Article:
Far from doing "everything right" during his six days in hostile territory, Capt O'Grady did just about everything wrong. Fellow Nato pilots said it was a miracle the Bosnian Serbs had not caught him, and that if he had followed drills he should have known backwards, he would have been rescued days earlier.
His rescue was hailed as a triumph for the US forces and was a boost to other Western countries because at the time the Bosnian Serbs were holding dozens of hostages, including Britons.
Capt O'Grady took off wearing only a T-shirt under his flying suit, when he should have been prepared to eject into freezing conditions and stay on the run for days. The Serbs locked radar onto his F-16 jet several times before they shot him down, the sources confirmed. "He should have got the hell out of there," one pilot said. But he continued to circle in a predictable pattern at 15,000ft until a Serb missile blasted him out of the sky.
When he landed, he should have made contact with aircraft overhead using a small survival radio . But he did not know how to operate it. He also had a Global Positioning System to tell him exactly where he was, but he had problems operating it. It took him days to work out how to use the rescue aids.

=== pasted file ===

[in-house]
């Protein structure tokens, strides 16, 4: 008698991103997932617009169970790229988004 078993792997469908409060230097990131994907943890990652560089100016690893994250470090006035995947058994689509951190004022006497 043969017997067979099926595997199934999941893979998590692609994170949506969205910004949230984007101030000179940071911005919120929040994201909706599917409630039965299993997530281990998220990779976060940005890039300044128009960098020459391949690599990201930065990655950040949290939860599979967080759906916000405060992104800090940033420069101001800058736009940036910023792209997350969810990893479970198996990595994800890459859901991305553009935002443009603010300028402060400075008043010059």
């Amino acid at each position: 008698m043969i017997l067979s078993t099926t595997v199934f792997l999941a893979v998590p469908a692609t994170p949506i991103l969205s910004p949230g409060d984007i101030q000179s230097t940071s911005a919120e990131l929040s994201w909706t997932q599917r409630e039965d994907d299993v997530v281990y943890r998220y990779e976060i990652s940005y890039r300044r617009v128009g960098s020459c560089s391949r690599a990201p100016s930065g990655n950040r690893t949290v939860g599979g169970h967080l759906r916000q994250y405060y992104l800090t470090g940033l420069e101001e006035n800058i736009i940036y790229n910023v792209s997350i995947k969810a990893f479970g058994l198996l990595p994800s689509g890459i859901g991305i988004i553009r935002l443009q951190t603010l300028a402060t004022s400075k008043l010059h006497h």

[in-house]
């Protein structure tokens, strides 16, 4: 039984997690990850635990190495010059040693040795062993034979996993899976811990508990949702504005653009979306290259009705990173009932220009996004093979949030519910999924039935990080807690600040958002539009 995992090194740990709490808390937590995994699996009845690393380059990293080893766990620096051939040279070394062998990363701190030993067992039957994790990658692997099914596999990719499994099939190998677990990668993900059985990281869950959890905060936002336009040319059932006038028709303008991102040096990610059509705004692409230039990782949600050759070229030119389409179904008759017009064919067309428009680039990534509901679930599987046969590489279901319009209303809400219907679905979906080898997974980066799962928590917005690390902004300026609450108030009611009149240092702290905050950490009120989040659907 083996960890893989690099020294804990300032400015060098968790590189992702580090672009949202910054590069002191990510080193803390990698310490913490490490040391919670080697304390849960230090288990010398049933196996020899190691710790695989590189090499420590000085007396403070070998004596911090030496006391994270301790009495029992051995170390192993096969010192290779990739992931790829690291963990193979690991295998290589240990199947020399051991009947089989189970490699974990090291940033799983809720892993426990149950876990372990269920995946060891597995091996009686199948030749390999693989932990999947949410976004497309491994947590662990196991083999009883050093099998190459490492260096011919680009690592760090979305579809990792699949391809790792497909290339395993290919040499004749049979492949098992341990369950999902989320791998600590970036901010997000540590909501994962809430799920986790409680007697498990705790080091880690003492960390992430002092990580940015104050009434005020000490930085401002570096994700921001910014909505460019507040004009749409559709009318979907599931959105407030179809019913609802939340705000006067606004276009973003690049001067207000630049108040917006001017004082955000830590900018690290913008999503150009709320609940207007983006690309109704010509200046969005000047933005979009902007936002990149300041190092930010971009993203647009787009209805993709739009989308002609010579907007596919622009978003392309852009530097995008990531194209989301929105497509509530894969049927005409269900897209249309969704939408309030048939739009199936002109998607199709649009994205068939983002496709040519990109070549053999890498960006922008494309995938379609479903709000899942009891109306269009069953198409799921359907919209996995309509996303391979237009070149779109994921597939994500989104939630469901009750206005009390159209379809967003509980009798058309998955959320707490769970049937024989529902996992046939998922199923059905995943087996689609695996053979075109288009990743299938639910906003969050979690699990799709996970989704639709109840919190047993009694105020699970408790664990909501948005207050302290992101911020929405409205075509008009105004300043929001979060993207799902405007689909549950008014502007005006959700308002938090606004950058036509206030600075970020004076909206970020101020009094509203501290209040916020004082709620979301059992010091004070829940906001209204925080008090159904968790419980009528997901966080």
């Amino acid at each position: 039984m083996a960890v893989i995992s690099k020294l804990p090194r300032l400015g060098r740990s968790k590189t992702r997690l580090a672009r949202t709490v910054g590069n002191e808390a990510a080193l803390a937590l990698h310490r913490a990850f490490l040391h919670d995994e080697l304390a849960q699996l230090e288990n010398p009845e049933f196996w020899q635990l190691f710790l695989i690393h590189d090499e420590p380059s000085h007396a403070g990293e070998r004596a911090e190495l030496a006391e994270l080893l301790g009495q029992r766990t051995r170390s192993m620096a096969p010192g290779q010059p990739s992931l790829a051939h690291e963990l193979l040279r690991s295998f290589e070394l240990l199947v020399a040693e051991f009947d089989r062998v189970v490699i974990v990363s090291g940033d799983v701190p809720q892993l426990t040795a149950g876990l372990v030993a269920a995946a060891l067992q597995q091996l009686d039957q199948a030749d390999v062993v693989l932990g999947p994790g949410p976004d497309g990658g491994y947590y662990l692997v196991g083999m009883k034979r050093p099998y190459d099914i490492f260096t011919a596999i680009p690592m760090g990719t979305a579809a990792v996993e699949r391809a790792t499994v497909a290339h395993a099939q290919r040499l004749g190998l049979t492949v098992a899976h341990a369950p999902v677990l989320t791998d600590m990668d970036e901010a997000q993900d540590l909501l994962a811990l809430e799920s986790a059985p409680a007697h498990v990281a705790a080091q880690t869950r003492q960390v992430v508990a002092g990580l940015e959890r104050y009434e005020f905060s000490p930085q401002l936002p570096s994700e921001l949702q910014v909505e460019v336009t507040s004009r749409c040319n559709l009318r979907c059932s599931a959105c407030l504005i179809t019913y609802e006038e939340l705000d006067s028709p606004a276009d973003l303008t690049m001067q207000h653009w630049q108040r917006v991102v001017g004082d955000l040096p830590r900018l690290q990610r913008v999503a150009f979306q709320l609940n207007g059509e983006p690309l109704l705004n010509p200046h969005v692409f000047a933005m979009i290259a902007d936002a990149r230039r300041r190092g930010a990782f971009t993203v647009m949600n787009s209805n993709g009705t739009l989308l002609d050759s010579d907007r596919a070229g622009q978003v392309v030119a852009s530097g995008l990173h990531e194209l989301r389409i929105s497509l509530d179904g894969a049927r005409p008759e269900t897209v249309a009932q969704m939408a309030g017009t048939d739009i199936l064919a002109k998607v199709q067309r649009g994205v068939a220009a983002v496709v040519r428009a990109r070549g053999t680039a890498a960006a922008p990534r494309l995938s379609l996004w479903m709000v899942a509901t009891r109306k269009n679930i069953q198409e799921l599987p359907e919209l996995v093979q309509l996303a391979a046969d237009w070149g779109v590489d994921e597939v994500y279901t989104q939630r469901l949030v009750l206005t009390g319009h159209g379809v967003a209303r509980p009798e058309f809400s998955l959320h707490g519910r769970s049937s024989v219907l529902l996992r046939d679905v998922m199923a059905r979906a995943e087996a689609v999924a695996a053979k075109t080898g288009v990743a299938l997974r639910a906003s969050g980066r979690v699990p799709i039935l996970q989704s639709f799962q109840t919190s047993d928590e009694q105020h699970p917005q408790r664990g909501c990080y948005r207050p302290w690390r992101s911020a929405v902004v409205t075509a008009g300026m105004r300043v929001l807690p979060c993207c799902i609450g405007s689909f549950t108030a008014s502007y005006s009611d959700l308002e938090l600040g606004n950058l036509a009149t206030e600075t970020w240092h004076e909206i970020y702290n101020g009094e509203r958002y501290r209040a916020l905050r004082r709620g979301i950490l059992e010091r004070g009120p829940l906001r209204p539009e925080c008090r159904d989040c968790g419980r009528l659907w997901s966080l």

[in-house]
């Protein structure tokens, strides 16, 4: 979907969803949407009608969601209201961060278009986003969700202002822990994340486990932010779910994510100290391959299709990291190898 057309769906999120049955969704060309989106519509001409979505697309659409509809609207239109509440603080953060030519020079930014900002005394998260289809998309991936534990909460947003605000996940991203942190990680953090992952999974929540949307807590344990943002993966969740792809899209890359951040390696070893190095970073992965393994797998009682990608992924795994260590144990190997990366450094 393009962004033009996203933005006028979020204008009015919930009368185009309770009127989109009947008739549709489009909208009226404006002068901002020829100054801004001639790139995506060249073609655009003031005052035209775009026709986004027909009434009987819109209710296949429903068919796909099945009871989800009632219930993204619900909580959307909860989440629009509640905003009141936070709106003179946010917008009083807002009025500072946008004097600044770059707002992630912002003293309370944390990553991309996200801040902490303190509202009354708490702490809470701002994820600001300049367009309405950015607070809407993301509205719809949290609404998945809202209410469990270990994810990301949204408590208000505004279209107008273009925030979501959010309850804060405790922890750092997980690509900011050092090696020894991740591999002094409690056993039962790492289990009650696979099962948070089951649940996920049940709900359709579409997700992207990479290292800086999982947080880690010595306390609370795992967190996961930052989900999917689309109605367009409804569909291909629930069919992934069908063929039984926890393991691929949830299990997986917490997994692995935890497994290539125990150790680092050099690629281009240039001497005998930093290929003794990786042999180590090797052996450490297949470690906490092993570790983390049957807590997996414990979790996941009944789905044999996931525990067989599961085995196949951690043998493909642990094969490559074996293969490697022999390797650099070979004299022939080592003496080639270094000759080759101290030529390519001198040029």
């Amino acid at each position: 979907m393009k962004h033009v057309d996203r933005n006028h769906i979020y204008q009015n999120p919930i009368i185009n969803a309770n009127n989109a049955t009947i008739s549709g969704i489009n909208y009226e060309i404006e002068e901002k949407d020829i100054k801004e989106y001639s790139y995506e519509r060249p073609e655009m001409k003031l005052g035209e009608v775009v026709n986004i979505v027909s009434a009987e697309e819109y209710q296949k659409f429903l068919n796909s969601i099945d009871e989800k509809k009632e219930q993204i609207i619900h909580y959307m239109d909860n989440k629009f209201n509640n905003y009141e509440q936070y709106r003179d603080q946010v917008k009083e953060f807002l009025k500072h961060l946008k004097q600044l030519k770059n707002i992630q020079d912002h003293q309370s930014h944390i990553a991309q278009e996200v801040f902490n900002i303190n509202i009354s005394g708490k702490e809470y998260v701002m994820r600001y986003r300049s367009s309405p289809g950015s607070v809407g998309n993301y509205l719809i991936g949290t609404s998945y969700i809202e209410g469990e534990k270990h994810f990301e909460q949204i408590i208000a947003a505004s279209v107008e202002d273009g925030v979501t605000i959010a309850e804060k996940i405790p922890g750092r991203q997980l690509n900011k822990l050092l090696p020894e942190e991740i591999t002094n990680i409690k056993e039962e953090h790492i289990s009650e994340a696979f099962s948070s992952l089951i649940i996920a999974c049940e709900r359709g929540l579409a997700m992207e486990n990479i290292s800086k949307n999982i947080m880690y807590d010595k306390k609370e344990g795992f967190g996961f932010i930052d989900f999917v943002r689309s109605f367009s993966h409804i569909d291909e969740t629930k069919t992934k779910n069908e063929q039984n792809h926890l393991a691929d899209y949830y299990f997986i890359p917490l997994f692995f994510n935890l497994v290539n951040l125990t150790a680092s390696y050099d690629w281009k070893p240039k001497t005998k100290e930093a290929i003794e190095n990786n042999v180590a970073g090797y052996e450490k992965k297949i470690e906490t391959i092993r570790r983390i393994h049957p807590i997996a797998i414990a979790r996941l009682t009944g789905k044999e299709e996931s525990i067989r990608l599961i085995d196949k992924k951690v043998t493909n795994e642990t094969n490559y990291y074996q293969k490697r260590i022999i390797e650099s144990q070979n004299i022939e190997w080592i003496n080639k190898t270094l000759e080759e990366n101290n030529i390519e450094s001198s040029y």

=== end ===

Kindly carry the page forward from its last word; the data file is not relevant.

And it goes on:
Nor should Capt O'Grady have moved so far from where he crashed. Pilots are given a secret reference point and should report their position in relation to it, so as to avoid giving away their location to any pursuers listening in. But he appears to have misunderstood and headed across more than 15 miles of hostile territory in an attempt to reach the reference point itself.
When the rescue force landed, Capt O'Grady rushed out of the woods, carrying a loaded pistol with the safety catch off. A sergeant who rushed to meet him had to knock the pistol out of his hand before letting him on the helicopter.
"We're all very glad he got out", one of the pilots said, "but this tells you something about his training."Reuse content